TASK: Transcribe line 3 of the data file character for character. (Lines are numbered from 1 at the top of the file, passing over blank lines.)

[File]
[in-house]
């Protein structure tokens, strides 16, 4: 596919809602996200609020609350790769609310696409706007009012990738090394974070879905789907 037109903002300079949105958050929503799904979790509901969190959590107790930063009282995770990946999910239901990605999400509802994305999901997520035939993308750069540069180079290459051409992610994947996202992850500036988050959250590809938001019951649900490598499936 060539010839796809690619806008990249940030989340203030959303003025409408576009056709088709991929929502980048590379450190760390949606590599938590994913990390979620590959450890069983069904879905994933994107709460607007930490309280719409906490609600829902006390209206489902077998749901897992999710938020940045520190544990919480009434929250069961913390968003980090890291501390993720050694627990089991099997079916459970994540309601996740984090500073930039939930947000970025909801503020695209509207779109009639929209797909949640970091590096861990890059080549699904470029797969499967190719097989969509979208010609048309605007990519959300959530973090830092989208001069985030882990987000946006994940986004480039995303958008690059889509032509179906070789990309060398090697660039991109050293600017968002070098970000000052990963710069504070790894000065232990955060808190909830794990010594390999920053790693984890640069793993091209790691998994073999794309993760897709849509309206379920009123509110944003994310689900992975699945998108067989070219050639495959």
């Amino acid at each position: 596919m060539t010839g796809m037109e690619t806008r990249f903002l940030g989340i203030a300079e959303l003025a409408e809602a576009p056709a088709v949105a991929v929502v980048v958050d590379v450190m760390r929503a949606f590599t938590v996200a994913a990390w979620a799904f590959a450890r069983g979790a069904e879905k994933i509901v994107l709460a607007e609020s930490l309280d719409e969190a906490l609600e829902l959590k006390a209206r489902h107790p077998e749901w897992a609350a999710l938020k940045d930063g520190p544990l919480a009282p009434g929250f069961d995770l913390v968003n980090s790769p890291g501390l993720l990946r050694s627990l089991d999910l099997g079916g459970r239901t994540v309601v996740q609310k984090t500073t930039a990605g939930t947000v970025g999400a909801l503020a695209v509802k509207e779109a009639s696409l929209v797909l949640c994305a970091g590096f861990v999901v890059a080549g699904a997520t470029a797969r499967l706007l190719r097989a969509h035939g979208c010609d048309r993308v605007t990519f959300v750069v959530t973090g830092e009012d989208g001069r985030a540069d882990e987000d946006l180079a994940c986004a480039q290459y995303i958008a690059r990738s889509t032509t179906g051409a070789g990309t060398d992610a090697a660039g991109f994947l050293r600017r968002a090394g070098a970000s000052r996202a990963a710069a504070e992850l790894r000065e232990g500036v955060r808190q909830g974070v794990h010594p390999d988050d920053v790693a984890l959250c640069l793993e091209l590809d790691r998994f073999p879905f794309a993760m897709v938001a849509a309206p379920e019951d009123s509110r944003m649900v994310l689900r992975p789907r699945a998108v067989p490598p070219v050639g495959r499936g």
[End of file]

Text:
């Amino acid at each position: 596919m060539t010839g796809m037109e690619t806008r990249f903002l940030g989340i203030a300079e959303l003025a409408e809602a576009p056709a088709v949105a991929v929502v980048v958050d590379v450190m760390r929503a949606f590599t938590v996200a994913a990390w979620a799904f590959a450890r069983g979790a069904e879905k994933i509901v994107l709460a607007e609020s930490l309280d719409e969190a906490l609600e829902l959590k006390a209206r489902h107790p077998e749901w897992a609350a999710l938020k940045d930063g520190p544990l919480a009282p009434g929250f069961d995770l913390v968003n980090s790769p890291g501390l993720l990946r050694s627990l089991d999910l099997g079916g459970r239901t994540v309601v996740q609310k984090t500073t930039a990605g939930t947000v970025g999400a909801l503020a695209v509802k509207e779109a009639s696409l929209v797909l949640c994305a970091g590096f861990v999901v890059a080549g699904a997520t470029a797969r499967l706007l190719r097989a969509h035939g979208c010609d048309r993308v605007t990519f959300v750069v959530t973090g830092e009012d989208g001069r985030a540069d882990e987000d946006l180079a994940c986004a480039q290459y995303i958008a690059r990738s889509t032509t179906g051409a070789g990309t060398d992610a090697a660039g991109f994947l050293r600017r968002a090394g070098a970000s000052r996202a990963a710069a504070e992850l790894r000065e232990g500036v955060r808190q909830g974070v794990h010594p390999d988050d920053v790693a984890l959250c640069l793993e091209l590809d790691r998994f073999p879905f794309a993760m897709v938001a849509a309206p379920e019951d009123s509110r944003m649900v994310l689900r992975p789907r699945a998108v067989p490598p070219v050639g495959r499936g």